Me, give up control and let life happen? Oh, I’m not good at that. Waiting for other people to decide if I’m worth something to them, or trusting that someone else will keep my best interests at heart? That’s scary, and I’d rather not, thanks. But trying things my way hasn’t exactly gotten me what I wanted either. Saturday night, plans cancelled, I got in my car, and drove away.

About 45 minutes later I ended up in Asbury Park, home to the Stone Pony and the Wonderbar and the ocean and a which was a place I’ve never actually been before. It was something new. I walked around the strip, looked out at the sea, and let go of – everything, really. Stress. Worry. Control. I just breathed in and breathed out.

Afterwards I stopped off and got a donut.

Driving home I knew I had to start over. I considered my options and realized that there are some very real, very solid things in my life, which often get overlooked when everything else comes crashing down:

1) I have a child. He’s my responsibility, he’s not going anywhere, and I quite like him. Whatever else I do next, he’s coming with me. (I discovered his usefulness Saturday afternoon when, in a fit of ennui, I was lying on the livingroom floor, like you do, and he decided we were going to play “airplane” whether I liked it or not. Five minutes of him trying to push my legs into the right position to support his weight was absolutely hilarious, and I cheered right up.)

2) I like writing. I like editing. I like taking an idea and turning it into a finished product, and having that change people’s life in some way. Dagan Books started out as a way to print one book, and I’ve been unsure if I truly have what it takes to turn that into a publishing company with a consistent print schedule and a staff and, frankly, responsibilities. A lot of my lost momentum the last few months, where DB is concerned anyway, has been because of that uncertainty. I’m not unsure anymore.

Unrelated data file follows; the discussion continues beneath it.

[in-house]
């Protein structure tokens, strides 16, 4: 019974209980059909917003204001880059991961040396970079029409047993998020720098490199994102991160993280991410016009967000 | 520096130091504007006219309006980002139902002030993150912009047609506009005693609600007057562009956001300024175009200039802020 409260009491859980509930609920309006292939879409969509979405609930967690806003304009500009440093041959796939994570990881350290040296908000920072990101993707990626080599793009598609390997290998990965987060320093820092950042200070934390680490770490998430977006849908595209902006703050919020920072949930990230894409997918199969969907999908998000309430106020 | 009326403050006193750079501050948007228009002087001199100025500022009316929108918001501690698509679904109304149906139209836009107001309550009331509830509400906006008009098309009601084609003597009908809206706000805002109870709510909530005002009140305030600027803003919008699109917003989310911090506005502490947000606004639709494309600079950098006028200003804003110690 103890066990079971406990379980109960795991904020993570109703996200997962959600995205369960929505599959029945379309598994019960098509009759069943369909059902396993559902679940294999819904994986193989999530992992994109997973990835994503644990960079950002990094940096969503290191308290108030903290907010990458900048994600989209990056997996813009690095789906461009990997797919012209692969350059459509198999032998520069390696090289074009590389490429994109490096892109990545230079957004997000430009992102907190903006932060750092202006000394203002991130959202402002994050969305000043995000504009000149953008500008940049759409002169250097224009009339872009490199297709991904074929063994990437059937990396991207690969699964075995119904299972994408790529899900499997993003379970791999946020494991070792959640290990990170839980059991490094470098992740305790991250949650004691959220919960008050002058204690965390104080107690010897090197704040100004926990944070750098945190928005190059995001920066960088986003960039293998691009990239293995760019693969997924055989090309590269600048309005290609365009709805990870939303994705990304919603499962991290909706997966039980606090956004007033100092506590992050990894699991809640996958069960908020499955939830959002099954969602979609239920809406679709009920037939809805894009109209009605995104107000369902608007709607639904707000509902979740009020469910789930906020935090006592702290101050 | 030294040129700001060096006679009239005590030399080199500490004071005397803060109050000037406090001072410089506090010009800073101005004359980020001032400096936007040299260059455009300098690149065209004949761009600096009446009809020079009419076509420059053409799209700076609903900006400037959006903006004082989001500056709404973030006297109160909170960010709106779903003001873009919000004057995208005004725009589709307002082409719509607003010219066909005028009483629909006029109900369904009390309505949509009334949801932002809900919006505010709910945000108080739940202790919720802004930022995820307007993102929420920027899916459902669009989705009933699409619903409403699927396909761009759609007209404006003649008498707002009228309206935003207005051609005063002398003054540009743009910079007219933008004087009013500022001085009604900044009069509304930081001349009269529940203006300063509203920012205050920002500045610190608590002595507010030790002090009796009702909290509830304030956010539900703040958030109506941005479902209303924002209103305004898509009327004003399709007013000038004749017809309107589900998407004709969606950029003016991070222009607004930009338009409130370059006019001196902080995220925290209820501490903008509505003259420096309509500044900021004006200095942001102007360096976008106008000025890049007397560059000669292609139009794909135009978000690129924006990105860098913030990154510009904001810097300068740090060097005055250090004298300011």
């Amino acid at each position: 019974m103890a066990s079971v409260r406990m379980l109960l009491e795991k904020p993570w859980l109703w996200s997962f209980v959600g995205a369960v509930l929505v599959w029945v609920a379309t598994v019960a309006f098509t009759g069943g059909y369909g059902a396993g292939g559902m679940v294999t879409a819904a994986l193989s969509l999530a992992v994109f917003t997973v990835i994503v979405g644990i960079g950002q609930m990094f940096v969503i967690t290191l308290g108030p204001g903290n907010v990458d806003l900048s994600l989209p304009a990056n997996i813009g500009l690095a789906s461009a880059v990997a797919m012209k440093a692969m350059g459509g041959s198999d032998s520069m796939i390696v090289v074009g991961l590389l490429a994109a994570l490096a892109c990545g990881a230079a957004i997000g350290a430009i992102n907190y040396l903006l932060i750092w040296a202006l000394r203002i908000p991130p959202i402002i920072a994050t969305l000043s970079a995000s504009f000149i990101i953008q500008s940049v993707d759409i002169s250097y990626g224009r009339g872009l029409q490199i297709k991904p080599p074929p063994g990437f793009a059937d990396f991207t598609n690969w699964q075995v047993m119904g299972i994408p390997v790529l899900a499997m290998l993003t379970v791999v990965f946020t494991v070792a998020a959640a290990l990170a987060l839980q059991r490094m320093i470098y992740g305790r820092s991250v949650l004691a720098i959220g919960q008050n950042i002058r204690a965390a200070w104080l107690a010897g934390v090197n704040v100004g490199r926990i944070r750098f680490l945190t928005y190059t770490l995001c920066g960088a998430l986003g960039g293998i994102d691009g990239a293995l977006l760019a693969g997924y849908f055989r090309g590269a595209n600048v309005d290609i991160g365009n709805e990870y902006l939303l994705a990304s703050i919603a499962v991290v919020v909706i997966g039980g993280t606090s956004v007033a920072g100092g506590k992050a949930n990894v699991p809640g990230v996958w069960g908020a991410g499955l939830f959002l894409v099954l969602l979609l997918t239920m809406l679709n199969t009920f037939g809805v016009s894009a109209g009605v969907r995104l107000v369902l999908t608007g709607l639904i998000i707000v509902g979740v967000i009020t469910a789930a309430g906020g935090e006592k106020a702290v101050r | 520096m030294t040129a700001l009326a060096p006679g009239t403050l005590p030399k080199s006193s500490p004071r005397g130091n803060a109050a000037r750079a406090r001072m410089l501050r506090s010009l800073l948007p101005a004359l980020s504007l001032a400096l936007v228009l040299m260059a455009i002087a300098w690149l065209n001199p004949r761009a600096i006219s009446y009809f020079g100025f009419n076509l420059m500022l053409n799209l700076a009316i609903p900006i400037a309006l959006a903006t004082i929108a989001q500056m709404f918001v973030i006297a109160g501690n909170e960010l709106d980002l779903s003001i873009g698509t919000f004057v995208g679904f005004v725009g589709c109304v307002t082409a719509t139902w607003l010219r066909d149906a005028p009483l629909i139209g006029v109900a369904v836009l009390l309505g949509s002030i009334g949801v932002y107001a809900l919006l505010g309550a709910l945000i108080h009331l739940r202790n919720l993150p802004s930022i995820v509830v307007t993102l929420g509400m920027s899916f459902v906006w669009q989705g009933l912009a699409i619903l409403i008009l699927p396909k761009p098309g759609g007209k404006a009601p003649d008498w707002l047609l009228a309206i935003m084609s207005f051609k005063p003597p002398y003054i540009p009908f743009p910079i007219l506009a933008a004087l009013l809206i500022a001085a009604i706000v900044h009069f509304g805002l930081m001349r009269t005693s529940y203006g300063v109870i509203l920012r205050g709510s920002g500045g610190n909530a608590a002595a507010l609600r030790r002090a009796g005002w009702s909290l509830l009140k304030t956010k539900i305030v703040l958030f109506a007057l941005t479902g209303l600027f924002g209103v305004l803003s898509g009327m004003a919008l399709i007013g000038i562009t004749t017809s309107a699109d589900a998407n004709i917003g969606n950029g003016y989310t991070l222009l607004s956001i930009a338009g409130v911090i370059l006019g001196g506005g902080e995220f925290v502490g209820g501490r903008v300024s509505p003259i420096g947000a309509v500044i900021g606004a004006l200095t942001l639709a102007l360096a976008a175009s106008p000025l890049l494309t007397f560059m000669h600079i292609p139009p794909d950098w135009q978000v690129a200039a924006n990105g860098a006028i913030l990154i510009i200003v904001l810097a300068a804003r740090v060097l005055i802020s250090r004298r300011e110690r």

And the biggest one …

3) I know what I want. I can see in my head what I want my life to look like, the kind of person/people I want to share it with, what makes me happy. I may not definitely positively for-sure have those things, but I know now what it looks like, and that makes finding it so much easier.

Some times you have to stop thinking, breathe deep, and start with what you know. Drop the things you’re unsure of, let go of holding onto the past or the possibilities of something that isn’t working for you, and find the things that you’re so certain of you don’t even think about whether you’ll have them – you know you do.

Yesterday, I started editing IN SITU again. This week will see new blog posts about writing, and my #cook365 project. I may not know where I’m going to be living in 6 months, but I know what I want right now.

Thanks for being patient while I sorted it out.

* In the worst sense of the word.

The Editorial “We”

My first book came out in December, and it’s doing well. I’ve got plans for two more this year, and I’m busy with lots of editing work for other people/places. I’ve even had to cut back on some of the places I was volunteering, to focus more on the markets that will be good for my resume and future job-getting. It’s good to be me, right now, except … I keep thinking it’s all a big lie.

They’re not my books. I’m just the editor.

I put a huge amount of work into Cthulhurotica. After the Idea stage, I wrote guidelines, solicited submissions, did a few interviews, selected stories and essays, scouted out potential markets – and as I got further invested in the book, decided that it was the perfect first title for the small press I’d always wanted to start. Editing turned into publishing, and by the end I’d learned about marketing, ISBNs, covnerting to ebook, working with Amazon, web design, and so on. In a lot of ways, this is my book, from start to finish. But in one big way it isn’t: I didn’t write it. Since I still primarily think of myself as a writer, this has kept me from feeling that I’m as much a part of it as the other contributors are. I think of it as their book, or (depending on which one them I’m talking to) as “our” book. But not mine. Continue reading